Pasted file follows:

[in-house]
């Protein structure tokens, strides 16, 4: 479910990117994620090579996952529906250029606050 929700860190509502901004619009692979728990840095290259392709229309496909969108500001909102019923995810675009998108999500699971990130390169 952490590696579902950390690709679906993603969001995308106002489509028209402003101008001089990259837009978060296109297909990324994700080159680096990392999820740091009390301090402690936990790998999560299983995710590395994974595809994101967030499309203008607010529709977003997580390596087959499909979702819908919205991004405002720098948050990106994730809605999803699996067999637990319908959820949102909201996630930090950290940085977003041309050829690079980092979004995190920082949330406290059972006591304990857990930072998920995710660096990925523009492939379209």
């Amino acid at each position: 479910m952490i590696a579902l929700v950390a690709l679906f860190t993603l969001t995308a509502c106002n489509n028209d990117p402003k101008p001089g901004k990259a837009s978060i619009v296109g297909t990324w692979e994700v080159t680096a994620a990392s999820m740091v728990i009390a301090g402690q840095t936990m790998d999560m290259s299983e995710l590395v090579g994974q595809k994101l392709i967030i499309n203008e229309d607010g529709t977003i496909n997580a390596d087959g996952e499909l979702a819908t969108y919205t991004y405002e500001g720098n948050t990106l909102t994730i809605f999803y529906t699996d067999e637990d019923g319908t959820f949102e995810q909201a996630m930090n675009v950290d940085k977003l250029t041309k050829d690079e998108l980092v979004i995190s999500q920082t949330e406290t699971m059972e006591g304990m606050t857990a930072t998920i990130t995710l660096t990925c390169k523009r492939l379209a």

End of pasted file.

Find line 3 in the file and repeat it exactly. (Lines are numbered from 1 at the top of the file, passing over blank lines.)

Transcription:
């Amino acid at each position: 479910m952490i590696a579902l929700v950390a690709l679906f860190t993603l969001t995308a509502c106002n489509n028209d990117p402003k101008p001089g901004k990259a837009s978060i619009v296109g297909t990324w692979e994700v080159t680096a994620a990392s999820m740091v728990i009390a301090g402690q840095t936990m790998d999560m290259s299983e995710l590395v090579g994974q595809k994101l392709i967030i499309n203008e229309d607010g529709t977003i496909n997580a390596d087959g996952e499909l979702a819908t969108y919205t991004y405002e500001g720098n948050t990106l909102t994730i809605f999803y529906t699996d067999e637990d019923g319908t959820f949102e995810q909201a996630m930090n675009v950290d940085k977003l250029t041309k050829d690079e998108l980092v979004i995190s999500q920082t949330e406290t699971m059972e006591g304990m606050t857990a930072t998920i990130t995710l660096t990925c390169k523009r492939l379209a």